The tenants are forced to get rid of many of their belongings as it is impossible to take everything with them. They also realize that much of what they have would be useless to them in California and wouldn't fit into the trucks. The men try to sell whatever they can but they are forced to practically give things away.
The tenants are extremely dejected by all of this.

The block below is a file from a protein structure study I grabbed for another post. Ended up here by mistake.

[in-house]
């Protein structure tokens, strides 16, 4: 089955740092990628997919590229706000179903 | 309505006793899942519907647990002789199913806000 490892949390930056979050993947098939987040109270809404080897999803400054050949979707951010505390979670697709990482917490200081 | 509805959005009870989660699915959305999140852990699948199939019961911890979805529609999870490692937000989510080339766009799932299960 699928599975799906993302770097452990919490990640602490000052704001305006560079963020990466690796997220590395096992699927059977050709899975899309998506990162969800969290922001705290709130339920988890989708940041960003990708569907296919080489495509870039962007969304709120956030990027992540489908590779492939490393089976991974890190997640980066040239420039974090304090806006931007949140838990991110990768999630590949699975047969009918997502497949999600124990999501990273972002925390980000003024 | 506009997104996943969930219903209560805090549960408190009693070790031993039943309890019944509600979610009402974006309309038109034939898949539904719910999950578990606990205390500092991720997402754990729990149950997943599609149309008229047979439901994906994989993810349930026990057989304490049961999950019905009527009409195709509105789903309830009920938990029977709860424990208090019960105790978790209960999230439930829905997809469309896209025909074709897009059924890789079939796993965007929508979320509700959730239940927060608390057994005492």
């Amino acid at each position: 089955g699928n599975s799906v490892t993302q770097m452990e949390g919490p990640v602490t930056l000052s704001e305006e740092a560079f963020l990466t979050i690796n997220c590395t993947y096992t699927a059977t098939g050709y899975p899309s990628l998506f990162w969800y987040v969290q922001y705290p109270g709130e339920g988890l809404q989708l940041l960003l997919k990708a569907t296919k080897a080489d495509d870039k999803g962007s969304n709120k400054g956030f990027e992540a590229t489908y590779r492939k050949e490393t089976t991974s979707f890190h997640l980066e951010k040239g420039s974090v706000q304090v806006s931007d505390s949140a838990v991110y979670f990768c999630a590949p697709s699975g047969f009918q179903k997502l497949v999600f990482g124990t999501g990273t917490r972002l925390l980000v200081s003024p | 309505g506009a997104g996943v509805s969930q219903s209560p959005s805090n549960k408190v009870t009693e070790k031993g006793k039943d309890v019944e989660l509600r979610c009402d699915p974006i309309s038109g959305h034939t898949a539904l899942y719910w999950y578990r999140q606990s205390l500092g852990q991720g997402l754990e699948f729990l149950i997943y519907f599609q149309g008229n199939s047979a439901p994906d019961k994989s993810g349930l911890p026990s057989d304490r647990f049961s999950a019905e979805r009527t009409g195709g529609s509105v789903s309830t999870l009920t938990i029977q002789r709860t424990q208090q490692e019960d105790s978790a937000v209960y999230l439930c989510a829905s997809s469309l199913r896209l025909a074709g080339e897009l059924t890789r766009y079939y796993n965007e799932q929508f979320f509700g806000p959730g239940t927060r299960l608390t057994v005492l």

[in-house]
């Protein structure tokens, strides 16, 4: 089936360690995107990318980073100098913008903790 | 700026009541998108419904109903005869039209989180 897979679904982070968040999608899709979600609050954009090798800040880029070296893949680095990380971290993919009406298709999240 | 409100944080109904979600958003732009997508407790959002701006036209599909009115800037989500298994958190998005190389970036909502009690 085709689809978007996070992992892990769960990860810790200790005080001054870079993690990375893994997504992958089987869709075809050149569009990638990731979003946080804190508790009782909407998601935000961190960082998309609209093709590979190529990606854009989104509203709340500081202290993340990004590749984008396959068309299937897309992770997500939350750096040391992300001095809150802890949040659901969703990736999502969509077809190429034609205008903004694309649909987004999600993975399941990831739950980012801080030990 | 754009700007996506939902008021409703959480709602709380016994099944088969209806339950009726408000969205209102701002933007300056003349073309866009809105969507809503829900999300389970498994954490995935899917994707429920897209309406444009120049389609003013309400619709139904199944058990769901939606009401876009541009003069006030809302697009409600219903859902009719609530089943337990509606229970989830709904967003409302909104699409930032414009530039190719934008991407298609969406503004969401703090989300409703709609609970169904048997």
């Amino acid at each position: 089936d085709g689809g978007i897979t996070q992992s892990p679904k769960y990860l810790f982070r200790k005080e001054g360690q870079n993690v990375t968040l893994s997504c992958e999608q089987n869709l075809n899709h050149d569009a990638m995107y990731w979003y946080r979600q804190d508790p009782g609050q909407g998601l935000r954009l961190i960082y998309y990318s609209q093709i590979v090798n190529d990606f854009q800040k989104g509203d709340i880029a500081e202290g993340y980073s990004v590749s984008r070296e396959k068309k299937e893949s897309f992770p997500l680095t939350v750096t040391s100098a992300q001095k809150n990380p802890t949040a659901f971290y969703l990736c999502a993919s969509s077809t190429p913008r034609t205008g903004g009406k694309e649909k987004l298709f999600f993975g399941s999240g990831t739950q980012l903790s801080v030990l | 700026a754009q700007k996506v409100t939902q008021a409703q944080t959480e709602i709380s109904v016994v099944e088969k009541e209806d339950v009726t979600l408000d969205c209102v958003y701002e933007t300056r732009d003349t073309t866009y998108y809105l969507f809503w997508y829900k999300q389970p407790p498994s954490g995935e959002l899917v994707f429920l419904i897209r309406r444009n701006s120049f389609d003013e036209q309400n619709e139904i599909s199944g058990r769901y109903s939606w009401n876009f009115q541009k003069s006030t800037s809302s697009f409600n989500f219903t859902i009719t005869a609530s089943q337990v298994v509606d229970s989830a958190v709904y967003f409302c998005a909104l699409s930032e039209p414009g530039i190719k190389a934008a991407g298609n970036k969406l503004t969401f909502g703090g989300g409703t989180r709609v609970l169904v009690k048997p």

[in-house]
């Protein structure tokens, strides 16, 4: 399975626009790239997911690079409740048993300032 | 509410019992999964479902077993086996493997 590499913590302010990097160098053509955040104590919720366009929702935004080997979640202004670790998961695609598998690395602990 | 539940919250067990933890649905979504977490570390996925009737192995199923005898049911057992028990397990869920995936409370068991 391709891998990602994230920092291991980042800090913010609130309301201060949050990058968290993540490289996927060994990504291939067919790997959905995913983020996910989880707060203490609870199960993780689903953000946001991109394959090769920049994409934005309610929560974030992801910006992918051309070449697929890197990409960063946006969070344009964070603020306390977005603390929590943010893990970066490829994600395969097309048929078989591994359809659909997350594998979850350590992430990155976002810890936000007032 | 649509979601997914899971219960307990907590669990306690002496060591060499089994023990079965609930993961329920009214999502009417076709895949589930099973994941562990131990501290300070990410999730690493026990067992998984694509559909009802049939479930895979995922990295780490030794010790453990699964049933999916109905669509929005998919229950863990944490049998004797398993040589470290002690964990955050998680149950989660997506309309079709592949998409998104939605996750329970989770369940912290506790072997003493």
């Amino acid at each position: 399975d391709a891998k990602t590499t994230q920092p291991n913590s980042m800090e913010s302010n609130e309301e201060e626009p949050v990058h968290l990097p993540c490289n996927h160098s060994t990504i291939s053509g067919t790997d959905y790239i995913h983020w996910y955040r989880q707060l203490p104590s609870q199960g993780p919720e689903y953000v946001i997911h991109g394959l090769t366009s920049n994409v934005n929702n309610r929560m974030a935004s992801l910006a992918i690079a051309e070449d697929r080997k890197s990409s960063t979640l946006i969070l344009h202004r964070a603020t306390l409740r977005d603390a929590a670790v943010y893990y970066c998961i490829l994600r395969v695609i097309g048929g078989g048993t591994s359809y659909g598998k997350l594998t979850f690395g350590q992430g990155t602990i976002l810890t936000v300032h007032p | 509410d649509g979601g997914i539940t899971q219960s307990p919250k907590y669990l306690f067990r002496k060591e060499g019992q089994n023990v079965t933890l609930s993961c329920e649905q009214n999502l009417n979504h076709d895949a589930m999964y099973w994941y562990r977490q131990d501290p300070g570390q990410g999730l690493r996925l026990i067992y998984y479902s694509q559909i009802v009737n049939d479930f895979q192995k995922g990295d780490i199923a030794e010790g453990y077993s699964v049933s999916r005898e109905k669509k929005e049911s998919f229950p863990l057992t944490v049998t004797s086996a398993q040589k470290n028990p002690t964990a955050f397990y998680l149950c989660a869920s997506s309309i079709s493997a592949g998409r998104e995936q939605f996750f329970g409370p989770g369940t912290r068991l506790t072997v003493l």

This "big picture" chapter depicts the sad scenes of uprooted families selling their deeply personal belongings, rich in accumulated memories and significance, for whatever money they can. Their family treasures, such as field tools sanctified by years of back-breaking labor, are dismissed as "junk" by those who buy them. The farming families warn the buyers that these goods convey a heavy load of bitterness and sorrow, the bitterness and sorrow of the dispossessed themselves. They utter this prophetic warning: "And some day-the armies of bitterness will all be going the same way. And they'll all walk together, and there'll be a dead terror from it." (Compare Ma Joad's comments to Tom in the previous chapter.) Judgment on a nation and a world in which "the monster" (see Chapter 5) is permitted to so drastically dehumanize people as to rob them of their past-and thereby their identity-may be deferred, but, the text seems to argue, it cannot forever be avoided. Some reckoning must occur.